Corneal colors in cats and dogs: what do they mean?
- M. Frejlich
- E. Capiau
The cornea forms the anterior portion of the outer tunic of the eye and its transparency plays a vital role in the eye’s refractive system. This transparency is achieved by a combination of physiological and anatomical adaptations, including a non-keratinized surface epithelium, its relative acellularity, lack of pigment, lymphatic vessels and blood vessels and the presence of non-myelinated corneal nerves. Any process that alters the cornea’s epithelial or stromal architecture, increases corneal pigmentation, contributes to blood vessel migration, or predisposes to corneal edema, impairs transparency and is indicative of corneal disease. Infection and inflammation as well as traumatic or surgery-induced lesions of the cornea are common causes of such a loss of transparency. There are numerous ways to classify corneal diseases, and the color of their presenting lesions may be helpful for the clinician in determining the underlying cause and therefore give direction regarding the appropriate treatment selection.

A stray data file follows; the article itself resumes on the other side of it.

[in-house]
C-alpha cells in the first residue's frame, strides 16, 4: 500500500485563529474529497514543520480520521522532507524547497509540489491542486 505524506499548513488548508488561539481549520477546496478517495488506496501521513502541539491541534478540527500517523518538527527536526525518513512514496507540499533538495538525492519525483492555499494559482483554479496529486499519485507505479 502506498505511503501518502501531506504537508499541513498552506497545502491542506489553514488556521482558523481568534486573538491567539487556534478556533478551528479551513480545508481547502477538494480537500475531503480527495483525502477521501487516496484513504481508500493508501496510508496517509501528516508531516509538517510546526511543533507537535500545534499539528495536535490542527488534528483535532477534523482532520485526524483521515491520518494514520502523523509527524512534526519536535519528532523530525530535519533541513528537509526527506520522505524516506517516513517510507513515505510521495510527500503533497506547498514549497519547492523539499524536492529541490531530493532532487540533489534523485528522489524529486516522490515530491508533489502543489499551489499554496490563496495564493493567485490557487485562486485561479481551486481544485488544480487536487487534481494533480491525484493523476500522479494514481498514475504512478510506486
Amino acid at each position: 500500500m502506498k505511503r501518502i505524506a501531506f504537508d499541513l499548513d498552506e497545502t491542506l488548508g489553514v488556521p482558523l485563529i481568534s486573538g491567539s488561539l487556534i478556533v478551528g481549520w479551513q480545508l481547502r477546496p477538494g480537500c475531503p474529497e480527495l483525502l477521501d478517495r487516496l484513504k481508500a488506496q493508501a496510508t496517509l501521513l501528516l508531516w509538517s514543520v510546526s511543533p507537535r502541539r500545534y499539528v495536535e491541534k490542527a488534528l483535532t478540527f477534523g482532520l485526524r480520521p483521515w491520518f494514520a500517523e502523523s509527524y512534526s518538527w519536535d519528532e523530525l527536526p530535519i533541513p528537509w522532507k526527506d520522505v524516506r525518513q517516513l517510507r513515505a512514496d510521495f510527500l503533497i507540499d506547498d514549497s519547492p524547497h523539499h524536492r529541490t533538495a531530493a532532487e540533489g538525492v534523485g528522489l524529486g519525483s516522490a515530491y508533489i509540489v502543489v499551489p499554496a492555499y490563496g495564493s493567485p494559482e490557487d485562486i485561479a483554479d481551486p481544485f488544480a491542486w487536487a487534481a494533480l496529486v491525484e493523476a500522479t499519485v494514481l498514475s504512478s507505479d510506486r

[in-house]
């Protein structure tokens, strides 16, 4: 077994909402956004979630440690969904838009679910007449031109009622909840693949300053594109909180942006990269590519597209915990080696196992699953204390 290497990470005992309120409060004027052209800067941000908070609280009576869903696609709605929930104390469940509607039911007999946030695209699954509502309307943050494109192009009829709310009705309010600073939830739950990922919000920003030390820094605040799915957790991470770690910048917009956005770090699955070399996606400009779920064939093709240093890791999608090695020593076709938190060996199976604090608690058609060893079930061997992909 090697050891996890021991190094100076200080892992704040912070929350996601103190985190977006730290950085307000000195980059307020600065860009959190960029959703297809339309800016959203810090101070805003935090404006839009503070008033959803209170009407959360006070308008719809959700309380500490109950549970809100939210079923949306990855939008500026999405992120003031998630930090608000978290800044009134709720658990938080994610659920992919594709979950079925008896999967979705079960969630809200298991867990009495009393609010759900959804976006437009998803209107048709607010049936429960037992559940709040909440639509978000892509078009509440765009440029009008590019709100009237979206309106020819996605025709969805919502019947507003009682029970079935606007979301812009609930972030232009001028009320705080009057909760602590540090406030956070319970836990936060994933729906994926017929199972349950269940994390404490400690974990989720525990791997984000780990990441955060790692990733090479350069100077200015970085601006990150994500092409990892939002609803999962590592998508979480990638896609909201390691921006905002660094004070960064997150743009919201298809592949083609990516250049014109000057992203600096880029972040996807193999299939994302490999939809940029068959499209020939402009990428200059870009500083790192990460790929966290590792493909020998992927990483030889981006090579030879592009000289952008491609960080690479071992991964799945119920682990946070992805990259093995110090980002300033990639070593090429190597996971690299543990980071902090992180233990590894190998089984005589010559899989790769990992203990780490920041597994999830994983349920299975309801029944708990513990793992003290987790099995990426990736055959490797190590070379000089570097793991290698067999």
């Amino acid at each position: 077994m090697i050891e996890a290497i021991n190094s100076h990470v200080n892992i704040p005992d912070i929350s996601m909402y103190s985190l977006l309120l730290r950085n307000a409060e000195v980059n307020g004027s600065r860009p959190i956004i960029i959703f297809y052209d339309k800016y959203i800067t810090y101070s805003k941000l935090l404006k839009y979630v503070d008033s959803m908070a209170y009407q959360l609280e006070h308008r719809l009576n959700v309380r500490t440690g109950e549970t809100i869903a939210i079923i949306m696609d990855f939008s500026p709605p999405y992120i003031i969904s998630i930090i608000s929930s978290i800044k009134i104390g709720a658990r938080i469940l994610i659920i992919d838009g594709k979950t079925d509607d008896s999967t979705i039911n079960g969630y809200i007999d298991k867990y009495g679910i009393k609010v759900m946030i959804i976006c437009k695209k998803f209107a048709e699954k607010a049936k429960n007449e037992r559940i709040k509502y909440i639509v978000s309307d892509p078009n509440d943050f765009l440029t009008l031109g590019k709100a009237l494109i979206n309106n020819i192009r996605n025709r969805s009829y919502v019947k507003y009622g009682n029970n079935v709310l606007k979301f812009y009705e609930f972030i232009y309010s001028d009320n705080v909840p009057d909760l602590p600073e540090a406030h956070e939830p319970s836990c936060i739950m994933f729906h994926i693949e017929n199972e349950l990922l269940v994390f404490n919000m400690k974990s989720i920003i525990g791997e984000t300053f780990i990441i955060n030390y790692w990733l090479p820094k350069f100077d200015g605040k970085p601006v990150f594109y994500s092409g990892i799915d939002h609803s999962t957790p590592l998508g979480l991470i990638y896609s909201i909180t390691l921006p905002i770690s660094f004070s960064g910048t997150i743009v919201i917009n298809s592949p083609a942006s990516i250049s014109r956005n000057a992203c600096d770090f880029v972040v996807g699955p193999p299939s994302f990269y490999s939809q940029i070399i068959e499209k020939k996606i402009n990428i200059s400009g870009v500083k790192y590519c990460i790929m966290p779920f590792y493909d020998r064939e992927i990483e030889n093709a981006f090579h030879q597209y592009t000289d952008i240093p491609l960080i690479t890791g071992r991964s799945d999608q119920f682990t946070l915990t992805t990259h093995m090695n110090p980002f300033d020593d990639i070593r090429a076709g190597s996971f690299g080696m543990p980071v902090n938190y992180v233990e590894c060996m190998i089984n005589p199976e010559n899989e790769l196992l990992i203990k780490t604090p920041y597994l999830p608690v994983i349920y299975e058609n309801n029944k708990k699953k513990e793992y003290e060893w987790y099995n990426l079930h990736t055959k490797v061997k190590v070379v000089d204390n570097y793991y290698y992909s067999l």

How to Cite:
Frejlich, M. & Capiau, E., (2022) “Corneal colors in cats and dogs: what do they mean?”, Vlaams Diergeneeskundig Tijdschrift 91(5), 199–218. doi: https://doi.org/10.21825/vdt.85300